CLEVELAND — White County Special Olympians had their day to shine Friday as the sun and warm temperatures ushered in their annual games.
“We are truly blessed with the weather,” said Coordinator Sharon Brown. “We were able to do it a little later in the season this year, which is a blessing as well. And we have sunshine. Look at all the wonderful crowd that we have. We have kids here from all the different schools. They’re cheering on the athletes.”
Organizers say all Special Olympians are heroes because of their strength, perseverance and dedication.
One of many special moments during Friday’s games occurred with the emotional presentation of the annual Sarah Loudermilk Award, taking place this year on what would have been her 13th birthday.
“I guess that makes this one a little bit more special,” Brown said in making the presentation. “We give an award each year in memory of Sarah Loudermilk.”
Special Education teacher Heather Talton of Tesnatee Gap Elementary School read her nomination of Bryston Stanfill, who was critically injured in a wreck on U.S. 129 near Hub Head Road in the Clermont area on Dec. 20. That wreck claimed the life of his mother, Shelby Paige Stanfill, 27.
“In the two years that this student has been in my classroom, I’ve learned a great deal about character, love, and about being a better human being,” Talton said. “Because of who he is, I have been challenged to develop my character on a deeper level. Because of him, I have been inspired to be a better person.”
In listing the student’s characteristics, Talton mentioned perseverance.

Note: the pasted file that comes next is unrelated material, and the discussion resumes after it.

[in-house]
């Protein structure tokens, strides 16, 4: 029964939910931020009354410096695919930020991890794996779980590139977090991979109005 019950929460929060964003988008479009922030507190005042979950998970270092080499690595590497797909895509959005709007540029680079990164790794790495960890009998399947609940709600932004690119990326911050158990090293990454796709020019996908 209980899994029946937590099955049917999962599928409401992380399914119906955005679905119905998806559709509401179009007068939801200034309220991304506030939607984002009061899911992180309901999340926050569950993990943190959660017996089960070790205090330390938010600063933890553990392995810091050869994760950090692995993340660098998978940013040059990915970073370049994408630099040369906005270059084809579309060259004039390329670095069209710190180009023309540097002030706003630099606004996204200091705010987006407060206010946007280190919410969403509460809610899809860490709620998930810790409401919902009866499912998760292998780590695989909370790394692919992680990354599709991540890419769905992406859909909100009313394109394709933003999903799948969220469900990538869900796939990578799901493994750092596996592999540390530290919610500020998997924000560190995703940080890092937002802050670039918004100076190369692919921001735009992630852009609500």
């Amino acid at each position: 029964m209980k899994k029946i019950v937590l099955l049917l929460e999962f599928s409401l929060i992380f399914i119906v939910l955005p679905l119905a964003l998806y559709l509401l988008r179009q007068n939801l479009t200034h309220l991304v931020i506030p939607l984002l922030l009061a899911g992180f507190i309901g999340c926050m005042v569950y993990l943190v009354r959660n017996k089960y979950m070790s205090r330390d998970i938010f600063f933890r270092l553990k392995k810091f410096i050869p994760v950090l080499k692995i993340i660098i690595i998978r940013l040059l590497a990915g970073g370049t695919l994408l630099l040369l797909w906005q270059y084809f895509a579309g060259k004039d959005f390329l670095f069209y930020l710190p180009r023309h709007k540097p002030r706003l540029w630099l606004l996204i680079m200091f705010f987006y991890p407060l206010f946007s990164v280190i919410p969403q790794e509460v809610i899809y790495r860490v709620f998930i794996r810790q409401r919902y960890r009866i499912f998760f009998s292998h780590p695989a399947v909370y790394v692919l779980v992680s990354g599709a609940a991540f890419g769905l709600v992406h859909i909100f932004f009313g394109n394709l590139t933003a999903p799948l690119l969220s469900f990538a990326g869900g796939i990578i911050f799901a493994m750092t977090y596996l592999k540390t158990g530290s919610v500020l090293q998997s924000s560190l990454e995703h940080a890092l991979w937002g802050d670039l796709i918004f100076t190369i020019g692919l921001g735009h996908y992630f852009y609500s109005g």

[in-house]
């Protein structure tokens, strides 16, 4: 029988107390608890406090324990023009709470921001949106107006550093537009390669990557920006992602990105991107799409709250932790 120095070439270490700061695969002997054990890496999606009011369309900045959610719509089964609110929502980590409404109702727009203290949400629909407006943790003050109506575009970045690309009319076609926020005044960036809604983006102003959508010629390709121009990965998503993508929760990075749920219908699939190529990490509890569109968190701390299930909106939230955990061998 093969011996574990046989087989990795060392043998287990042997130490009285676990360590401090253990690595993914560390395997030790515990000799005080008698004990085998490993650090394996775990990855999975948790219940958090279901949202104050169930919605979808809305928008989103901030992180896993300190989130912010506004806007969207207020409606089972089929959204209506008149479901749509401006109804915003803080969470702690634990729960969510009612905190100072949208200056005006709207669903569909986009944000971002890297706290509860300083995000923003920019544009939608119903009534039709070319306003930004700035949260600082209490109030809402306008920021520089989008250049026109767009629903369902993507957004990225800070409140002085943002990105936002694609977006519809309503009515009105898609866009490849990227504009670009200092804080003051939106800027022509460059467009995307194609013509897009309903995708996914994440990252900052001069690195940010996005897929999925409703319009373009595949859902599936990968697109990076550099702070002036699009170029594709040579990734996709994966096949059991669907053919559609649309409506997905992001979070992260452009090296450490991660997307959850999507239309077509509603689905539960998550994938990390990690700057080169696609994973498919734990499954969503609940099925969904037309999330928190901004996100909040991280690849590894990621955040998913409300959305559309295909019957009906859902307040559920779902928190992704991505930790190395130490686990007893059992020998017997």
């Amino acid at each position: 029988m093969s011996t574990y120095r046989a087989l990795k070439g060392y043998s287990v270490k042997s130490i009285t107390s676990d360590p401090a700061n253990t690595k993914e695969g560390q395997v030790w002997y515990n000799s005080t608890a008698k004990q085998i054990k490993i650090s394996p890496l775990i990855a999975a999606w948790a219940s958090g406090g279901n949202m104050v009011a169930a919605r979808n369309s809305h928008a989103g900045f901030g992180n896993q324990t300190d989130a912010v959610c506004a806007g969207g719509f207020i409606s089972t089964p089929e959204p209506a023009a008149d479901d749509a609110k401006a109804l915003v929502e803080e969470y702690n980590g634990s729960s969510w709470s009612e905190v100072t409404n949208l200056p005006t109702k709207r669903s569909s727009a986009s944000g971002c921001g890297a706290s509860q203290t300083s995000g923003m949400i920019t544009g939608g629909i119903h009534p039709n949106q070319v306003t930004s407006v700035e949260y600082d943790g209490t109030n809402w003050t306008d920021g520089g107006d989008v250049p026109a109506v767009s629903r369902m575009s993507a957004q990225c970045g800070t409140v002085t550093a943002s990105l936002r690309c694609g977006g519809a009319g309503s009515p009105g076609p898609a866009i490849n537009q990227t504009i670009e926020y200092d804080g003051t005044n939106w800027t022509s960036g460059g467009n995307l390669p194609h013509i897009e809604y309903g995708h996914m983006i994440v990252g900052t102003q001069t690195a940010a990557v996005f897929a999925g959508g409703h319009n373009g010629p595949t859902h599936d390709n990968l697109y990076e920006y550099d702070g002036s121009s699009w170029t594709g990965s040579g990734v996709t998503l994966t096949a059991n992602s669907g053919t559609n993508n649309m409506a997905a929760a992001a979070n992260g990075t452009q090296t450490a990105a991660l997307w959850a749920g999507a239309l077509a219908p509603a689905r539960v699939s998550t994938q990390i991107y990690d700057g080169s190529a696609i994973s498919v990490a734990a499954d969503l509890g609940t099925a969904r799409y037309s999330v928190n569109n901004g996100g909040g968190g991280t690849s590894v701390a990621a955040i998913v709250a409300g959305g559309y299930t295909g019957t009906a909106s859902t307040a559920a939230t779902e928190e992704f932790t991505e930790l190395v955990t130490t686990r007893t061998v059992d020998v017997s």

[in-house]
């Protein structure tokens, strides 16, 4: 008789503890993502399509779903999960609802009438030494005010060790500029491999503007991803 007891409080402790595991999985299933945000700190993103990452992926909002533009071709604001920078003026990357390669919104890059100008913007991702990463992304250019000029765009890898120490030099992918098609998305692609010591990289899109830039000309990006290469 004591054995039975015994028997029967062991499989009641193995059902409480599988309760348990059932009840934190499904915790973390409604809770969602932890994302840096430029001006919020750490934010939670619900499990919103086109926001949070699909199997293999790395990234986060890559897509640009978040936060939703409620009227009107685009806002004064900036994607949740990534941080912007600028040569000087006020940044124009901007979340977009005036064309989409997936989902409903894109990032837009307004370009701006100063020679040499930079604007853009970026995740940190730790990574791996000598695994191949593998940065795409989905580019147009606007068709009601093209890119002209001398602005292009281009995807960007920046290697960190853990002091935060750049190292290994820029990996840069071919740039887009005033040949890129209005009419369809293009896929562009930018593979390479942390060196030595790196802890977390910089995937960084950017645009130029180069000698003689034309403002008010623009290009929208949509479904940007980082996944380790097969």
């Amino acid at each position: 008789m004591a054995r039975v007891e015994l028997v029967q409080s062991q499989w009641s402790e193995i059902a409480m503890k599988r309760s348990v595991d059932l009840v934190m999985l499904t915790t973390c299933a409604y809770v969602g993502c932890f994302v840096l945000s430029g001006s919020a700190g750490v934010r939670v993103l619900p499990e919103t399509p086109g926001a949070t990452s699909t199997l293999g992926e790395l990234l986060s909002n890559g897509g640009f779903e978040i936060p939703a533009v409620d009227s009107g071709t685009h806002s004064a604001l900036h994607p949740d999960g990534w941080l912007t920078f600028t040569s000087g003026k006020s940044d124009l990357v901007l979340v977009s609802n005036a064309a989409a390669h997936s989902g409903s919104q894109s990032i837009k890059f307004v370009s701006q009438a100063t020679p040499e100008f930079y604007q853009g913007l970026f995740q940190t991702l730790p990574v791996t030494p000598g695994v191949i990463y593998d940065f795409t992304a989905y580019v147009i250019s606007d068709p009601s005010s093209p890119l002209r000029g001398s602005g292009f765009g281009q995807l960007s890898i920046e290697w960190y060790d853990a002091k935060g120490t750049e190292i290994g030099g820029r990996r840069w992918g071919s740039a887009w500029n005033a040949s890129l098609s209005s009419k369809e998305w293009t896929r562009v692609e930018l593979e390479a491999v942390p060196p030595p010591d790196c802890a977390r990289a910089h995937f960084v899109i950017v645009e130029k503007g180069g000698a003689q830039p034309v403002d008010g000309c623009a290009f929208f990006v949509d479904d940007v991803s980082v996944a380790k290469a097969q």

“This student was in a very serious car accident in December,” Talton said. “He lost his mom and his unborn sister. His injuries were so severe that he was in the hospital for a month. He has pins in his hips. He could not stand, walk or run for two months. Because of the pins, he could not be safely strapped in a car seat and as a result he was confined to his home, unable to even go to his bedroom because it was up the stairs.”
But that didn’t discourage Bryston, according to his teacher.
“This remarkable young man kept a positive attitude the entire time,” Talton said. “Here he was an active little boy that loved P.E. and running more than anything, and now he relied on everyone for that mobility, yet he overcame. He remained in one room of the house for all of the time and couldn’t do simple things like go out for ice cream, yet he didn’t complain. He pressed on despite the hardships that he was facing.”
Another trait Talton mentioned was determination.
“This student had his pins removed a few short weeks ago,” Talton said. “He was allowed to bear weight for the first time in two months. A few shaky steps and a day later, this young man began walking everywhere. He attempted stairs and refused help that all of us wanted to give him. When he returned to school for his first half day, he refused a wheelchair for assistance. He knew if he practiced he would get better. He knew the more he tried, the easier it would become.”
In discussing his commitment, Talton said, “The first day back [at school], he immediately asked to help assist his classmates, whether it was helping a friend remember to follow directions or helping a little girl back into her chair. In his learning to walk again and rebuilding of strength, in his world being completely changed, in his tremendous loss, this sweet boy put himself last and insisted on helping others — pushing a wheelchair, helping a friend clean up, gently reminding them to listen to instructions. I stood in awe of his kind heart and helping others to be the best version of themselves.”
Just before presenting Bryston with the plaque representing the Sarah Loudermilk Award, Talton spoke of his impact on her life.
“As a witness to this child’s life and the privilege I have had of being his teacher, I will not ever be the same,” Talton said. “I have changed for the better. This student embodies the goodness in this world, and that is why he is not only my hero but a true champion.”
The award, presented annually during the White County Special Oympics, is named for Sarah Brook Loudermilk of Sautee, who died Dec. 5, 2008, at age 3.
Dean Dyer of WRWH Radio contributed to this report.